This image is from the official press kit for “Abbott Elementary,” distributed by ABC.

For many, September is synonymous with new beginnings — the start of the school year, and the start of fall, reminiscent of a lingering summer heat with an encroaching autumn chill in the air. Lorelai Gilmore’s power grows stronger, Red (Taylor’s Version) sneaks its way onto my playlists just as Solar Power leaves and academic anxiety begins to settle into a comfortable little pit deep within the recesses of my stomach. I hate to contemplate a time in the future when that lingering instinctual excitement might fade, where a year-round 9-to-5 job might make September just a blur on the horizon of months passing by in monotony. But for now, the month holds a special place in my heart, and I’m a sucker for the new hopes and old comforts it inevitably brings. 

It seems like this second season start to “Abbott Elementary” had a similar sentiment in mind: each of its characters is eager to begin anew with the school year, and change is on the horizon as they grow into their potential as characters of newly-tenured sitcom status. The second season premiere episode finds the “Abbott” crew back to school for development week and gearing up for the year ahead. Janine (Quinta Brunson, “A Black Lady Sketch Show”) is trying to stay afloat after her break-up with Tariq (Zack Fox, “Pause with Sam Jay”) by doing what she does best: diving into work problems in deflection of her own personal life problems. She claims she’s returned to our screens a changed woman — she’s even changed the side part of her hair — but no one seems to notice or believe her, much to her chagrin. Gregory (Tyler James Williams, “Everybody Hates Chris”) is similarly having a tough time adjusting, in his case from being a substitute to a full-time teacher with a classroom of his own. Barbara (Sheryl Lee Ralph, “Moesha”) and Melissa (Lisa Ann Walter, “The Parent Trap”) are as consistent (and hilarious) as ever but are facing some new challenges of their own as well.

Within a 20-minute episode we’re brought up to speed on each of their summers and the current work mishap of the week involving the Philadelphia Flyers’s NHL mascot, a fuzzy orange character named Gritty. As always, the real magic of the show happens when it shines a light on the very real issues and challenges educators face on a day to day basis. What sets “Abbott” apart is that it doesn’t just play off the terrible situational comedy of many a teacher’s misfortune for laughs, but dives a bit deeper into the problems themselves. This premiere episode alone manages to touch on a number of such obstacles, like when Gregory discovers that the curriculums for public schools that teachers are expected to follow can be super unreasonable in terms of scope and content and are written by people who have never even set foot in a classroom. Melissa has to take on a combined, overfilled class of second and third graders because of the consequences (and havoc) charter schools wreak upon public schools. Barbara fights tooth and nail just to get an accessible desk for one of her students that uses a wheelchair. Janine, ever the pitiful one of the group, is overworked and underpaid to the point where she’s currently struggling to pay her bills, yet she still arrives to work each day with a can-do attitude that makes her one of the most cheery, good-natured TV protagonists since Leslie Knope. You just can’t help but root for her.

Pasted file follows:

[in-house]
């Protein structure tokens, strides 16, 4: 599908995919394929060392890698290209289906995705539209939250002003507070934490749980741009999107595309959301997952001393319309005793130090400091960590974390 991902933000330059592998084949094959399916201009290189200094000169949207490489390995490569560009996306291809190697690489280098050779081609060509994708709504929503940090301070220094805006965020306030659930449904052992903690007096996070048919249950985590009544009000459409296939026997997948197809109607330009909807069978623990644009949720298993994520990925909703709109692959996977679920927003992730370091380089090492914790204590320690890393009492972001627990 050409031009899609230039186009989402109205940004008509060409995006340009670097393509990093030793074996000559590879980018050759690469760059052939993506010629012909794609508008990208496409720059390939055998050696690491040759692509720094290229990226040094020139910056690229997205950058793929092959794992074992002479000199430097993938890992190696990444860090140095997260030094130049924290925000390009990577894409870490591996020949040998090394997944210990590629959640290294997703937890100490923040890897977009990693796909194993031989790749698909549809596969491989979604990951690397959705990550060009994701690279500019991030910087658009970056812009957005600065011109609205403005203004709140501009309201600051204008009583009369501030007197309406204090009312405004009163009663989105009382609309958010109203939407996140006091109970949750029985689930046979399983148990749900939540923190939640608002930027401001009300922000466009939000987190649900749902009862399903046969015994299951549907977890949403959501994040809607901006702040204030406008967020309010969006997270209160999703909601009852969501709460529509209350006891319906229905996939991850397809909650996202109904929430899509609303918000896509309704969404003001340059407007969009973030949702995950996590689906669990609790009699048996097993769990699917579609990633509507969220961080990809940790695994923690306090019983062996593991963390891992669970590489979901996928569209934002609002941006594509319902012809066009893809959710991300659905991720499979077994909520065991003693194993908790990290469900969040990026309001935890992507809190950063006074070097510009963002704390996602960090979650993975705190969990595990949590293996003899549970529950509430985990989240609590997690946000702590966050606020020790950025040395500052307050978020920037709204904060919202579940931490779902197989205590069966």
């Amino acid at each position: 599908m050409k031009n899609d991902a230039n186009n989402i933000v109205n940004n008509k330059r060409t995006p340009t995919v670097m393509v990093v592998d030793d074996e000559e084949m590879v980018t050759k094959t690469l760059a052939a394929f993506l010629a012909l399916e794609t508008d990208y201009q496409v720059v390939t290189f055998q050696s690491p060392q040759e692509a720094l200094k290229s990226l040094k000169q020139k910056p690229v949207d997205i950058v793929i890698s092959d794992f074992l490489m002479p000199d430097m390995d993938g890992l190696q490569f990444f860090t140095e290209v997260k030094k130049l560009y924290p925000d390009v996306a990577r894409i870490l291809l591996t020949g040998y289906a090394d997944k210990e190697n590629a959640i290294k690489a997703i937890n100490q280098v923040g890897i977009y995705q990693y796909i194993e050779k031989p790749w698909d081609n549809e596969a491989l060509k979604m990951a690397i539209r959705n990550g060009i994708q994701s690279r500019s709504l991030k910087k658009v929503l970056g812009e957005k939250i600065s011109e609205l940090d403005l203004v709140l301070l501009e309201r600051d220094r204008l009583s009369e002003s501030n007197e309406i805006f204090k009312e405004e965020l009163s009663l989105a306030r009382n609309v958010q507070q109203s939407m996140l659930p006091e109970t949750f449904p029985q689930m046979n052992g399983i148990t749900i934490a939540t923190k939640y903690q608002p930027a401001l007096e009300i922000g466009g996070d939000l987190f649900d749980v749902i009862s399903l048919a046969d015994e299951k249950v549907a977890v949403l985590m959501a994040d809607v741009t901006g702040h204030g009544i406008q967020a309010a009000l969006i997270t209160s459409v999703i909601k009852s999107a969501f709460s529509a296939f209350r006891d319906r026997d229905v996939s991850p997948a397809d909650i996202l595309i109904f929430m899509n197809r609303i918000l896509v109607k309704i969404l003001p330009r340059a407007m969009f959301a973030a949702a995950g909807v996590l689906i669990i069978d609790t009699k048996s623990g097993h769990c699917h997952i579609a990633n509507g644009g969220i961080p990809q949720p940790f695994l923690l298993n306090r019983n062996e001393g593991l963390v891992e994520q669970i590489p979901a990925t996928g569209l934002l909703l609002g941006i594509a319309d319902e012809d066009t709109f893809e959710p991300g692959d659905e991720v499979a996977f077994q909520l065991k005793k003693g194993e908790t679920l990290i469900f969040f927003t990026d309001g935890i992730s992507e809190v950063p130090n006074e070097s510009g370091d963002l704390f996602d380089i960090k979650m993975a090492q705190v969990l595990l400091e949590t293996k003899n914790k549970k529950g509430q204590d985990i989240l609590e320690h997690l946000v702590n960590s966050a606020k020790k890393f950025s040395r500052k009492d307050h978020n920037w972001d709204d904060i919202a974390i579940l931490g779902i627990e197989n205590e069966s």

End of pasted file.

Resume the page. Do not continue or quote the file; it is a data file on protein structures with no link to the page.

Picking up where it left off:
The aftermath of these struggles is precisely where “Abbott” is at its absolute “A for effort” best. Janine returns day after day, Gregory gets Barbara that accessible desk she needs; they make do with what they have, in whatever way they can. It emphasizes something we all know to be fundamentally true, yet fail to acknowledge enough: Schools are only special places because of the people that work within them, the teachers that go against all odds to make a substantial, lasting impact on children simply because it’s the right thing to do. “Abbott” shares that genuine, heartfelt tone with a dynamic, ever-evolving ensemble of characters that are as hilarious as they are heartwarming to watch. Maybe it’s Janine’s infectiously optimistic energy or the way they all look out for each other like a “work family” through and through, but the show is imbued with a charmingly hopeful atmosphere that both recognizes the pitfalls of the public education system and celebrates all of the good being done by educators on- and off-screen. 

Perhaps the best mockumentary-style sitcom on the air right now, “Abbott Elementary” is consistently putting out some of the very best work that the TV industry currently has to offer. It nails the sitcom formula episode after episode as we laugh at Jacob (Chris Perfetti, “In the Dark”) more often than we do with him, live for the delivery of Ava’s (Janelle James, “Central Park”) fantastic one-liners (that almost always go viral on Twitter the very next day) and watch Gregory fall even harder for Janine, who will undoubtedly make a fairly adorable pair once she finally realizes it. (In case you were wondering, he was the only person to notice her side part change, because of course he did.) Fresh off of its recent Emmy wins, “Abbott Elementary” returns with a brightly promising, earnest start to what will soon be a familiar favorite in the sitcom hall of fame. Be sure to tune in before Twitter spoils the best of its jokes for you!

Daily Arts Writer Serena Irani can be reached at